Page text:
Friday, May 28, 2010

A Question of Eternal Security, Part 5

Biblical justification (salvation from sin’s penalty) occurs once; having been done it is finished. Sanctification is the ongoing process of the Holy Spirit at work in our lives as He conforms us into the image of God’s Son. Sanctification can be described as salvation from sin’s power in our daily lives, Philippians 2:12. This is not to be confused with salvation from sin’s presence, which no Christian will experience here on earth; that is glorification and will occur the instant we enter Heaven and are perfected by Christ, 1st John 3:2. John further urges believers that everyone who holds this hope would purify themselves (obey God’s command for holiness,) 1st John 3:3.

Regrettably, not every Christian avails himself of the Spirit’s purifying presence and power, and no Christian always avails himself. Salvation from sin’s penalty is justification; salvation from sin’s power is sanctification. Every born-again believer experiences the first; a legal acquittal due to Christ’s meritorious sacrifice. Not every born-again believer experiences sanctification to a great extent. Yet those whom Jesus saves (justifies) cannot be lost. “Holy Father, keep through Your name those whom You have given Me, that they may be one as We are. While I was with them in the world, I kept them in Your name. Those whom You gave Me I have kept; and none of them is lost except the son of perdition, that the Scripture might be fulfilled,” John 17:11-12. If conditional salvation is true then Christ’s intercessory prayer was unheeded; Jesus prayed that none would be lost. Read again John 6:37-40. Falling away defies the very concept of grace, which pleads our inability to do anything to save ourselves. Grace is God’s loving and condescending mercy upon an unworthy recipient, due solely to His own desire and will. We receive such a gift because God deems it. Its reception, retention, and consummation revolve entirely around the grace and merit of our great God and Savior, Jesus Christ.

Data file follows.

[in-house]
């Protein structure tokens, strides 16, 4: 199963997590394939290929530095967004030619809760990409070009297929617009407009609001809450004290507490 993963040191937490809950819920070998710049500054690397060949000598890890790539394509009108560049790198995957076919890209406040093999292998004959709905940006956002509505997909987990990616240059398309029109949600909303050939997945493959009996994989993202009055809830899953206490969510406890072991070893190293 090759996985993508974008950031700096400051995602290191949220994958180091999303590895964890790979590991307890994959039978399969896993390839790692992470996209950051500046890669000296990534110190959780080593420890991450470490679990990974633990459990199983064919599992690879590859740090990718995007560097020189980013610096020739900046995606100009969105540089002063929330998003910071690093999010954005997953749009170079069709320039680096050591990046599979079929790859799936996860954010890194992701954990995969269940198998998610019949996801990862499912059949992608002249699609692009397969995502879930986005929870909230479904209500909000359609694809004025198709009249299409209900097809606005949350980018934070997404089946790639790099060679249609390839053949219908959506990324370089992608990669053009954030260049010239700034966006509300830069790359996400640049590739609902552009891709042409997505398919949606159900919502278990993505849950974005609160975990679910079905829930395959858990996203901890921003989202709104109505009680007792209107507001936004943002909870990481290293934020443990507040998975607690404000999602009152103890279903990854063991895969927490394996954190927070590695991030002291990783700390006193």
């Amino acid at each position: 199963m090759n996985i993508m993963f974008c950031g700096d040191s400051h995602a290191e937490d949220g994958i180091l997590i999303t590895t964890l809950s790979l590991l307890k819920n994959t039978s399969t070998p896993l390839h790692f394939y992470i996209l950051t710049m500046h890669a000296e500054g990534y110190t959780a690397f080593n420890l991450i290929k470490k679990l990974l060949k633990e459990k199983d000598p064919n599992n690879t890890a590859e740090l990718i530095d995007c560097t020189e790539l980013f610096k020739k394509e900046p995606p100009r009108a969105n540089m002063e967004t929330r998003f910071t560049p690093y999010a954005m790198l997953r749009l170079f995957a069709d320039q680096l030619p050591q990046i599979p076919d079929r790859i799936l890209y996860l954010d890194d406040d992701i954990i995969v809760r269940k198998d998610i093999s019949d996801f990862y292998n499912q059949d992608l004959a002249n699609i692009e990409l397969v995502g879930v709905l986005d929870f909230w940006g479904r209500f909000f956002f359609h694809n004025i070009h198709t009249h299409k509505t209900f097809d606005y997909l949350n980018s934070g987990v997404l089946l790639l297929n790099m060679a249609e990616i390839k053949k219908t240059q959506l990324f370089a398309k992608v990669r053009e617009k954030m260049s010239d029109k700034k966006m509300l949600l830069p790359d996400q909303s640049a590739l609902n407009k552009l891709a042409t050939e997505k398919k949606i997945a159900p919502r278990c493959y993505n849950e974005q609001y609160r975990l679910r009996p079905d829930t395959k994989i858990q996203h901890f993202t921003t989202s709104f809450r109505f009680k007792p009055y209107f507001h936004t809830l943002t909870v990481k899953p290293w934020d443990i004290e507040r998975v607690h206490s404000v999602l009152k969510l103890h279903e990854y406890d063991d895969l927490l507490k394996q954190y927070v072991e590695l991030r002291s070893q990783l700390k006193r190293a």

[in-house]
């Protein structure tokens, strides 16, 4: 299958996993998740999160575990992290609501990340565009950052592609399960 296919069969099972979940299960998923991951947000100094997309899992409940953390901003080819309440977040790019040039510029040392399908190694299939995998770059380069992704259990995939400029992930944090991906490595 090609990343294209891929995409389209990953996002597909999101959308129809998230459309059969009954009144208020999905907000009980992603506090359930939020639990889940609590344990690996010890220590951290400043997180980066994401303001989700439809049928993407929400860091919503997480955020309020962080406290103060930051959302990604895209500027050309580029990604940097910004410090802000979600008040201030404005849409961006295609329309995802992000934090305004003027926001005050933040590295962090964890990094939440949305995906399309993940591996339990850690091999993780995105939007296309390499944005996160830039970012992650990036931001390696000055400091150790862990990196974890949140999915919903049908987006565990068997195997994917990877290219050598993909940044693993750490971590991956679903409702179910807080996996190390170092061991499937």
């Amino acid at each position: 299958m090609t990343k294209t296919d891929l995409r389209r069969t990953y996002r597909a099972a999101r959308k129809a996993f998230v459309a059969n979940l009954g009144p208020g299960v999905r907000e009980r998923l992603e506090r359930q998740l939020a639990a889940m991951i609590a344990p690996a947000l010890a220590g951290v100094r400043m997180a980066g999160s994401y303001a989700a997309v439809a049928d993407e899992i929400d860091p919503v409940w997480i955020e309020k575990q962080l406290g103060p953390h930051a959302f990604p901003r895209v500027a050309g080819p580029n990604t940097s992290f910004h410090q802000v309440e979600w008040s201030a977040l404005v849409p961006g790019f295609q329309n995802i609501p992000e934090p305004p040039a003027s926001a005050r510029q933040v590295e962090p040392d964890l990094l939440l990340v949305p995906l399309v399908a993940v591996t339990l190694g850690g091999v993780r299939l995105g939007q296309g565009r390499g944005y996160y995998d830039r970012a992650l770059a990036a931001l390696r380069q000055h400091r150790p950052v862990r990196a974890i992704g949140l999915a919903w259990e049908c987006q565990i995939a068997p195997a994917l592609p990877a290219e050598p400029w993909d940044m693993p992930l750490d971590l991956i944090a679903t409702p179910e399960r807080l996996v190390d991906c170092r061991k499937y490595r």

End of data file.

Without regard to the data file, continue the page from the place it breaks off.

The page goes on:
Jesus obtained eternal redemption (Hebrews 9:12); He died so that those called may receive the promise of the eternal inheritance (Hebrews 9:15, the sealing of the Spirit; see John 7:39); He put away sin by the sacrifice of Himself (Hebrews 9:26); by God's will believers are sanctified through Christ once for all (Hebrews 10:10); He offered one sacrifice for sins forever (Hebrews 10:12), and by His one offering He has perfected us forever (Hebrews 10:14). Finally, the writer compels his audience to “hold fast the confession of our hope without wavering,” Why? “He who promised is faithful,” Hebrews 10:23. We are compelled to trust in the One who died for us, because such trust would never be misplaced. Scripture does not describe trust in a God who would, after accepting Christ’s offering for my sin still find me guilty despite Jesus’ cleansing blood and cast me away. Notice the tenor of the verse is an urging to trust a God who cannot fail; there is comfort in Him.